Despite Google's dominance in everything on the Web from email (Gmail) to browsing (Chrome), the company's financials are almost entirely derived from advertising revenue. Even its Android platform for smartphones, which has become more popular than the iPhone, still brings in little revenue. Apple
With projects that seem totally unrelated to its core business, such as a self-driving car, Google is often criticized for being too distracted. When he was returning to run the company last year, Google CEO Larry Page asked Steve Jobs for advice, and Jobs told him to focus on fewer things and do them really well. According to Walter Isaacson's autobiography, Jobs said:
"Figure out what Google wants to be when it grows up. It's now all over the map. What are the five products you want to focus on? Get rid of the rest because they're dragging you down. They're turning you into Microsoft
Jobs' crack about Microsoft seems ever more apt as time goes by. Like Microsoft, Google relies on a core product in an area it dominates, search, to subsidize the rest of its ventures. The same can be said about Microsoft with Windows and its Office suite. The two companies have also heavily relied on acquisitions over the years, but even Microsoft seems to be chipping away at Google's fortress. Big G's market share in search has actually been losing to Bing in recent months. According to an Experian Hitwise report, while Google once had close to 70% of online domestic searches, that figure has fallen to under 65% as of April 2012. Even Yahoo!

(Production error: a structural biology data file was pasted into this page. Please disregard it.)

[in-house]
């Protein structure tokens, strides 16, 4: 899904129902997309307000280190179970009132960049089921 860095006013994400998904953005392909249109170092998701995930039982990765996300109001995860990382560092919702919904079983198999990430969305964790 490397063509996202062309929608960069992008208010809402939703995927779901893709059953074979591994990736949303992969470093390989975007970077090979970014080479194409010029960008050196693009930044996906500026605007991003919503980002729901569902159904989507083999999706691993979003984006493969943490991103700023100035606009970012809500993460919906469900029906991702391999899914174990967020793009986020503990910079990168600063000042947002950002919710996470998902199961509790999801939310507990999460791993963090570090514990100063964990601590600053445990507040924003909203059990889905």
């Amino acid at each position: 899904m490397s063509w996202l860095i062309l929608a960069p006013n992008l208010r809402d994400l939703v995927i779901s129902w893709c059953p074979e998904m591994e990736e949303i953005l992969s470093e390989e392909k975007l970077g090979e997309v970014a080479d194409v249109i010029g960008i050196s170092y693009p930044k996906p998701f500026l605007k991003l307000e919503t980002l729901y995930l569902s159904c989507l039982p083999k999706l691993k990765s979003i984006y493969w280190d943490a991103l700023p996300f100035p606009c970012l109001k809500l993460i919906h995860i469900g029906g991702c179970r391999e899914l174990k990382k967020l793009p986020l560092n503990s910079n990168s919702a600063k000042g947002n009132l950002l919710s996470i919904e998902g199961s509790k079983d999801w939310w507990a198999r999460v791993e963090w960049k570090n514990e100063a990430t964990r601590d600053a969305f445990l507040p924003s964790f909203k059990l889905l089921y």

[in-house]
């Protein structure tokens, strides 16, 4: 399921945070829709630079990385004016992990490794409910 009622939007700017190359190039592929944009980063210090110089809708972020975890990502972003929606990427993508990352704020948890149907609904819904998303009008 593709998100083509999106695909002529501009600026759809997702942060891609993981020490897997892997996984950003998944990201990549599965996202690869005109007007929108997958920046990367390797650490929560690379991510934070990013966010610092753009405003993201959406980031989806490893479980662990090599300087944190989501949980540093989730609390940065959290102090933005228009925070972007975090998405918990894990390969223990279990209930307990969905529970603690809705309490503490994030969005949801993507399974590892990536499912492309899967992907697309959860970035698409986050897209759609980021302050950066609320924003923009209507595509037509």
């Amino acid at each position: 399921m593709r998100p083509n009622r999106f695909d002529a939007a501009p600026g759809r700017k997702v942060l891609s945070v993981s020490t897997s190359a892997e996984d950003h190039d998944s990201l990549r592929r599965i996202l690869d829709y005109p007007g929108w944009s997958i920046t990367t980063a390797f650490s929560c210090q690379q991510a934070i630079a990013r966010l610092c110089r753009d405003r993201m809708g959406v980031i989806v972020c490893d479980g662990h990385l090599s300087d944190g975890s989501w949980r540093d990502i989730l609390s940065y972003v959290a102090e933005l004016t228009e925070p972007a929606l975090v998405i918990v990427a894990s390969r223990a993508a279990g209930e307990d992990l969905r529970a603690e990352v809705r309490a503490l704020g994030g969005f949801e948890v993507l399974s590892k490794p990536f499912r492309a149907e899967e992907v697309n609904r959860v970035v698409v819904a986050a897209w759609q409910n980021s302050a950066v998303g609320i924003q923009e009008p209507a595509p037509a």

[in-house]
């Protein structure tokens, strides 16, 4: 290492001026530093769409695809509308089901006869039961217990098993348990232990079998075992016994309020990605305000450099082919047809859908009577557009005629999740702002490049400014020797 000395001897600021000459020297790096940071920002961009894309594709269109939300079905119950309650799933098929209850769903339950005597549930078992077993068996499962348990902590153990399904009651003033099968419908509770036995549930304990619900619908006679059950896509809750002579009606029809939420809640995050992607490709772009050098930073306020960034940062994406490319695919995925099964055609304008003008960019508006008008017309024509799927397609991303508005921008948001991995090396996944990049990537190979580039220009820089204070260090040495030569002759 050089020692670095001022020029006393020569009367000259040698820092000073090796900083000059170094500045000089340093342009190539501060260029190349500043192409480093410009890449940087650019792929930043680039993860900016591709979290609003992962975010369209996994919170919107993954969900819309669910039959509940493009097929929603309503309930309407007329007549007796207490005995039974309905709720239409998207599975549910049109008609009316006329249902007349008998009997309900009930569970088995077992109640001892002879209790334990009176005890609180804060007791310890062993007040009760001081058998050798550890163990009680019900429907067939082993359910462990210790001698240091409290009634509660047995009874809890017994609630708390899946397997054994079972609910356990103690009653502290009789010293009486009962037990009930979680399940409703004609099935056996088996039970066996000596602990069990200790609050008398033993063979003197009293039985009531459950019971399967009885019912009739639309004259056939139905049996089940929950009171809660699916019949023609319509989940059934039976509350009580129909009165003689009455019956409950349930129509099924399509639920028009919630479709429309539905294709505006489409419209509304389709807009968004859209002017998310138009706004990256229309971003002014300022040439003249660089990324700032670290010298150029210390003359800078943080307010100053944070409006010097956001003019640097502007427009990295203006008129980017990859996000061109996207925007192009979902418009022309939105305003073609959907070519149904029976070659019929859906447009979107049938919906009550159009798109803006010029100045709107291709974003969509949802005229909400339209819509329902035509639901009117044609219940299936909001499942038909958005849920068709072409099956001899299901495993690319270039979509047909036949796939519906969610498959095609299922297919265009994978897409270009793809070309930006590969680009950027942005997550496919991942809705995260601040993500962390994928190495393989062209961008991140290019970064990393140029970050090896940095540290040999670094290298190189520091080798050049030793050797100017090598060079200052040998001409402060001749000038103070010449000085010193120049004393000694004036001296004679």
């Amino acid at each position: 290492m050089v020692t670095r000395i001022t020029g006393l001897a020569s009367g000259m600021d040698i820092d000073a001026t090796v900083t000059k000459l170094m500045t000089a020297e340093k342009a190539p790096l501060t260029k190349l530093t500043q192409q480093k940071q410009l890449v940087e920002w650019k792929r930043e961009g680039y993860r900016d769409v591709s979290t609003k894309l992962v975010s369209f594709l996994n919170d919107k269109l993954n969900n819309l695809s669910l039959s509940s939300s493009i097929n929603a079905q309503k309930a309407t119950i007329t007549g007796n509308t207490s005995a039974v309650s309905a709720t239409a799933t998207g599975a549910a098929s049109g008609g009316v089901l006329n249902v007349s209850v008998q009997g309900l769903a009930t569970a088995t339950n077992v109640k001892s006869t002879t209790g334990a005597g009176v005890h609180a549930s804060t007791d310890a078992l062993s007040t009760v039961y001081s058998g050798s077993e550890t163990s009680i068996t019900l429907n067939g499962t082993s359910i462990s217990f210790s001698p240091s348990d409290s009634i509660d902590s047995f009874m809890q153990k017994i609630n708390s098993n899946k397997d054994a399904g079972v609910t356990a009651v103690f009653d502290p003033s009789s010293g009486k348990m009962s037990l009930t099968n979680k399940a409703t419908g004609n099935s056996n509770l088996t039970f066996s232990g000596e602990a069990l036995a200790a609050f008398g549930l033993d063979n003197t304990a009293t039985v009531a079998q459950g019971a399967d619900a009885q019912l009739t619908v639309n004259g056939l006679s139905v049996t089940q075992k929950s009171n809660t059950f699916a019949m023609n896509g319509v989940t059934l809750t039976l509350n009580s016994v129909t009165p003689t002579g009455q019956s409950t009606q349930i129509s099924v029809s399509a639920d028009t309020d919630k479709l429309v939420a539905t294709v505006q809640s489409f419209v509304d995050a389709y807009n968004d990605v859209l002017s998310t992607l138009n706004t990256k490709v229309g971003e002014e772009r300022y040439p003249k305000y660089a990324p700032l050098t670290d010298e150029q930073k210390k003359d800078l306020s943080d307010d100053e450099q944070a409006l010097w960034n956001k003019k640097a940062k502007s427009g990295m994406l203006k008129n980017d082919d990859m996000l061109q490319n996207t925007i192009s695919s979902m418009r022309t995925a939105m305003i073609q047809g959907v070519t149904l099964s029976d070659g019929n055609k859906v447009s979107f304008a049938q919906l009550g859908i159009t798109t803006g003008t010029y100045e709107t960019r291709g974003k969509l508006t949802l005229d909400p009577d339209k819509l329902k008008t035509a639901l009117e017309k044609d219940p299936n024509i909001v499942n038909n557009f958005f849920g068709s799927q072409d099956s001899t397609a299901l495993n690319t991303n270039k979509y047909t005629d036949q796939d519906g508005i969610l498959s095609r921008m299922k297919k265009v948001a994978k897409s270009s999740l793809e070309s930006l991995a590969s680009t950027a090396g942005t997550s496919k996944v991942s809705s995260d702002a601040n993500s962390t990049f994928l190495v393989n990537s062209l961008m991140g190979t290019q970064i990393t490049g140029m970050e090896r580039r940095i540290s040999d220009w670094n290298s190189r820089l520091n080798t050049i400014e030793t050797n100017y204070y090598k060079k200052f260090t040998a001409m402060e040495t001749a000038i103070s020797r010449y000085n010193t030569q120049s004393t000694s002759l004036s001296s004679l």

With products like Google Wallet and Google Glasses on the way, the search king certainly has other tricks up its sleeve and could shortly see a revenue bump from those two projects. Shareholders have come to know that there is always something futuristic in the Mountain View pipeline.
But there are other reasons to be concerned about Google's future. The health of CEO Larry Page has come into question in the past week, as he was unable to attend his company's shareholder meeting because of voice problems. Page was also absent from Google's developer conference this week, and the company has said he won't be available for the Q2 conference call in a few weeks. Without more detailed information on his health, that announcement puzzled many analysts and has sparked rumors that Page could have serious health problems.
Finally, about a third of Google's revenue comes from Europe, and that continent's debt crisis could further suppress a valuable revenue stream. Investors will want to keep an ear out for these issues, which are sure to arise in Google's upcoming earnings call.
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Fool contributor Jeremy Bowman owns shares of Google and Apple. The Motley Fool owns shares of Facebook, Microsoft, Google, and Apple. Motley Fool newsletter services have recommended buying shares of Microsoft, Google, and Apple and creating bull call spread positions in Microsoft and Apple. We Fools don't all hold the same opinions, but we all believe that considering a diverse range of insights makes us better investors. Try any of our Foolish newsletter services free for 30 days. The Motley Fool has a disclosure policy.